In a troubling trend gaining momentum across the United States, political leaders are increasingly moving undocumented immigrants to other states and even deporting them abroad. If left unchecked, this approach to problem solving could easily expand beyond the area of migrants crossing the southern border to include broader societal problems, such as trying to deport homeless people, drug users, and even criminals elsewhere. The solution lies in a more concerted federal effort to address the root problem of undocumented immigrants arriving in the U.S. before the practice of deportation problems becomes the accepted norm in American society.
Denver as an example
Take the city of Denver and what it does as a good starting point for this topic. Last year, more than 12,000 immigrants arrived in Denver and then chose to continue their journey to other US cities. NBC News report, chose this route because of Denver’s relative proximity to the border, its reputation for hospitality, and cheaper transportation fares. In an effort to free up its beds for new arrivals, Denver spent at least $4.3 million in municipal funds to send immigrants to other US cities without prior agreement. Unfortunately, this approach shifts the burden to Democratic-led cities like Chicago and New York, straining their resources as northern cities struggle to house new asylum seekers.
Abbott, DeSantis Ship Off Migrants
The phenomenon of political leaders ferrying immigrants to other states began last year when Republican governors in Texas and Florida chartered buses and planes to ferry immigrants to Democratic-led cities. Texas Governor Greg Abbott’s office, for example, show up Not long ago, the state bused more than 50,000 migrants to cities including Washington, New York, Chicago, Philadelphia, Denver and Los Angeles over the past year to highlight concerns about its border policies. Biden administration. With their resources now dwindling, some of these receiving cities are in turn helping migrants reach other final destinations. For example, cities like Chicago, through organizations like Archdiocese Catholic Charities, have used state funds to buy tickets for more than 2,500 immigrants who have family, friends or sponsors elsewhere. These exporting cities claim that they only buy tickets for migrants who wish to travel voluntarily and do not force anyone to leave.
The pressure of immigrants from all over the world is increasing
Regardless of how appropriate the approach to these newcomers is, these efforts underscore the growing pressure on cities as increasing numbers of immigrants from worldwide seek refuge through the southern US border, often escaping economic instability or simply dangerous conditions back home. Illegal border crossings topped 2 million during the past fiscal year, the second highest number on record.
The risk discussed here lies in the unsustainable nature of transporting migrants from one place to another. Aside from issues like medical forum shopping by immigrants looking for the best treatments wherever they can get them, for example, it raises the question of how long it will be before cities like New York consider rounding up homeless people and offering them free rides in Miami or Chicago does the same with drug users in Los Angeles. This trend is alarming and unsustainable and raises important ethical and logistical questions.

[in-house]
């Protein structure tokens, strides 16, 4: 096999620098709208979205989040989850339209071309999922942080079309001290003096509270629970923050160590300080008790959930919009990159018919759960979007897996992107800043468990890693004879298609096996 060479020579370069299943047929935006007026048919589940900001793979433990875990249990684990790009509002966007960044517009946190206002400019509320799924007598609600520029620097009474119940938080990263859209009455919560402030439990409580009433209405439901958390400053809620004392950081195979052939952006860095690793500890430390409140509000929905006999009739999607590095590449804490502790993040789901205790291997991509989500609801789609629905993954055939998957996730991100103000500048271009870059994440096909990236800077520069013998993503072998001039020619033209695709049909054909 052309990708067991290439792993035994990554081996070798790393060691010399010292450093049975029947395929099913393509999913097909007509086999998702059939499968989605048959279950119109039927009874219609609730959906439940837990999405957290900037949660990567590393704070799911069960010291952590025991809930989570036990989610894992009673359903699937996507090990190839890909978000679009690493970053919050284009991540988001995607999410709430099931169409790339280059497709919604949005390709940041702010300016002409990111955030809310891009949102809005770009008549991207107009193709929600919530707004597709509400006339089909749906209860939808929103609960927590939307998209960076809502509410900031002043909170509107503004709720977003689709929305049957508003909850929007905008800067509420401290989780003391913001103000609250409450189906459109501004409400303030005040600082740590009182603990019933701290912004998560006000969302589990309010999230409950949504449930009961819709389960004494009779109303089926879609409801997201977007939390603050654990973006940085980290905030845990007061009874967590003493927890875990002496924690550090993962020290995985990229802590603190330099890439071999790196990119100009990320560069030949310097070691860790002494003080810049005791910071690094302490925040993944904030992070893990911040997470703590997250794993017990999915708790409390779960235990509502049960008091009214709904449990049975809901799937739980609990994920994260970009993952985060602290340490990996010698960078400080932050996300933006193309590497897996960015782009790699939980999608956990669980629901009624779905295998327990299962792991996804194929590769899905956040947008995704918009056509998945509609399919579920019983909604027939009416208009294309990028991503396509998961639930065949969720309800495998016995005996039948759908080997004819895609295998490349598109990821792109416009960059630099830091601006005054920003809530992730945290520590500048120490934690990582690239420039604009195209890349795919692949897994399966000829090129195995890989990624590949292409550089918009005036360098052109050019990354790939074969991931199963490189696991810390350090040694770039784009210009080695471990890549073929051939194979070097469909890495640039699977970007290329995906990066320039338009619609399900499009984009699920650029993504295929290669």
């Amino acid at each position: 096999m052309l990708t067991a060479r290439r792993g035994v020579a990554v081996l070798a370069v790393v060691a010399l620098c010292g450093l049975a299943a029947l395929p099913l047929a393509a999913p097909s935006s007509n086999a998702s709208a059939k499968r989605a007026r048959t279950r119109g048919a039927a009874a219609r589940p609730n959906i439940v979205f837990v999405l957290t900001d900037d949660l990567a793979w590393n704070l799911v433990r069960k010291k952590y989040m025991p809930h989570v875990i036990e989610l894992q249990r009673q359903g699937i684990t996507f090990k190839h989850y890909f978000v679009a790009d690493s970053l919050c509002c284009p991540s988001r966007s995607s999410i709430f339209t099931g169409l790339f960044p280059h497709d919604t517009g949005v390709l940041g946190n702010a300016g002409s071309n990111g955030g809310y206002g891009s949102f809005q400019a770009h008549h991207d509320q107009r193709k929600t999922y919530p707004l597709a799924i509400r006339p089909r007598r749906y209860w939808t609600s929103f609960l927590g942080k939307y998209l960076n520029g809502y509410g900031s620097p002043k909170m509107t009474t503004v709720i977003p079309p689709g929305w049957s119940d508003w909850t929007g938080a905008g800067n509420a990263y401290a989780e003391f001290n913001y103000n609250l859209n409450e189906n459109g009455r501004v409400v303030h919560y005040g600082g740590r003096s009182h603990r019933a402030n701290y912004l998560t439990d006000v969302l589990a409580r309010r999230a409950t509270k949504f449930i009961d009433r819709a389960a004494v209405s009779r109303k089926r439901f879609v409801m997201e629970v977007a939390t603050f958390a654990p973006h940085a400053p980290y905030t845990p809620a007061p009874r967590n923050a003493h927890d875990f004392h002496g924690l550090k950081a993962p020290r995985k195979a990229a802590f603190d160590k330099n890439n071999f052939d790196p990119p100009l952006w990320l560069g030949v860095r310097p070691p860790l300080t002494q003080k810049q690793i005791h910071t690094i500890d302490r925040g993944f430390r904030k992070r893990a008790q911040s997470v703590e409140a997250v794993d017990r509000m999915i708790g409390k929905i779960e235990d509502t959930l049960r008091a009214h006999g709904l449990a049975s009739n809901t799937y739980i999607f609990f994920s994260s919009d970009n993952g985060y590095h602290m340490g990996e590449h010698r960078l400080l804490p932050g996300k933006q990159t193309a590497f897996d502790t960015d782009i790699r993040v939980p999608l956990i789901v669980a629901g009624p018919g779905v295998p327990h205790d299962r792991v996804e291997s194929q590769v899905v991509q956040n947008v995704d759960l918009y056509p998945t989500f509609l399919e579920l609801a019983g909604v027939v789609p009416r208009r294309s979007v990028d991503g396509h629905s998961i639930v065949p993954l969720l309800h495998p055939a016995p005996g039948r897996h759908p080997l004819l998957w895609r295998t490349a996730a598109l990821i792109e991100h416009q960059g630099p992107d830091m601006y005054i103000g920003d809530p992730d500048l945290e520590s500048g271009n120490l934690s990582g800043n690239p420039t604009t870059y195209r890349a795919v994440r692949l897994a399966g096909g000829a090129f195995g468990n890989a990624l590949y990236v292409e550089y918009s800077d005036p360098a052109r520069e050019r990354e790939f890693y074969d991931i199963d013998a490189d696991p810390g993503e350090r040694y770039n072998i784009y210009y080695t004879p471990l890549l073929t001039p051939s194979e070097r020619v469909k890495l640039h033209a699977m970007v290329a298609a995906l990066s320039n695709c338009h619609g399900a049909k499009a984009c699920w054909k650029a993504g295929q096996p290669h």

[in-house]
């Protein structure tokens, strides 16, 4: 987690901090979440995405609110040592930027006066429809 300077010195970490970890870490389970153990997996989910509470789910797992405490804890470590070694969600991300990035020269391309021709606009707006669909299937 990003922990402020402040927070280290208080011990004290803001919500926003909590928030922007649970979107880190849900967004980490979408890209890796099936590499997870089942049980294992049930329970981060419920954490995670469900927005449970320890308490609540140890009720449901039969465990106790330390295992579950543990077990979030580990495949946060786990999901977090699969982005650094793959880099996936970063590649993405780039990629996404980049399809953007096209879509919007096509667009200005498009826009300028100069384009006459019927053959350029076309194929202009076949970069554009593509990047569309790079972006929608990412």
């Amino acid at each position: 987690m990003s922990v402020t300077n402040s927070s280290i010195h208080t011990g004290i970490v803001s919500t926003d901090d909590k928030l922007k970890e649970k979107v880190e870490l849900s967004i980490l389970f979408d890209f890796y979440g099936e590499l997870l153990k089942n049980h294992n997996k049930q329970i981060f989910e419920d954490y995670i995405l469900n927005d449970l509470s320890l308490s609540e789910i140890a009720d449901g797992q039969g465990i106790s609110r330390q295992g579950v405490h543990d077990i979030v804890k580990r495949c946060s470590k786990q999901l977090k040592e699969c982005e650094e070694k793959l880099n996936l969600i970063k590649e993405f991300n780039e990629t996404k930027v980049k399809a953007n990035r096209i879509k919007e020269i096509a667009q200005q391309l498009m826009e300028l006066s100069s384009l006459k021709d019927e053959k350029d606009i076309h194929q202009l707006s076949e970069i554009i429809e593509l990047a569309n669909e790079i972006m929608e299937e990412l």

Rishi Sunak Solution
Furthermore, even more extreme and opportunistic solutions have been proposed to solve these “undesirable problems”. British Prime Minister Rishi Sunak tried to deport 4,000 asylum seekers to Rwanda until the High Court stopped the plan. The court questioned Rwanda’s viability as a country that offers safe and adequate protection to those who may be deported. Meanwhile, here in the United States, New York City is now offering undocumented immigrants one-way plane tickets to anywhere in the world. Similarly, concerns were raised earlier this year when New York City-sponsored migrants took buses to the northern border and ended up in Canada. Even more radical approaches include sending immigrants to makeshift tent camps in the California desert or abolishing the asylum system entirely. Such proposals and programs demonstrate a desire to shift responsibility for dealing with immigrant populations elsewhere rather than to address the issue fairly and humanely where it has arisen in America. It is contrary to our democratic ideals and the international legal commitments made by America and other democratic nation states.
A human alternative is needed
To find a more reasonable and humane alternative, the United States should consider developing a federally coordinated response to the immigrant problem. That approach would involve political leaders from immigrant-saturated states, leaders from immigrant-receiving states and officials responsible for federal immigration policy coming together to formulate a national strategy to address the issue. This concerted effort appears to be the most rational and sustainable solution to a complex problem that is unlikely to go away anytime soon.
It is imperative that the United States, as a nation, live up to its democratic ideals and international obligations and adopt a more coordinated and humane approach to addressing the challenges posed by undocumented immigrants. Failure to do so risks perpetuating a cycle of burden-shifting that will ultimately harm both the individuals affected and undermine the values the nation holds dear.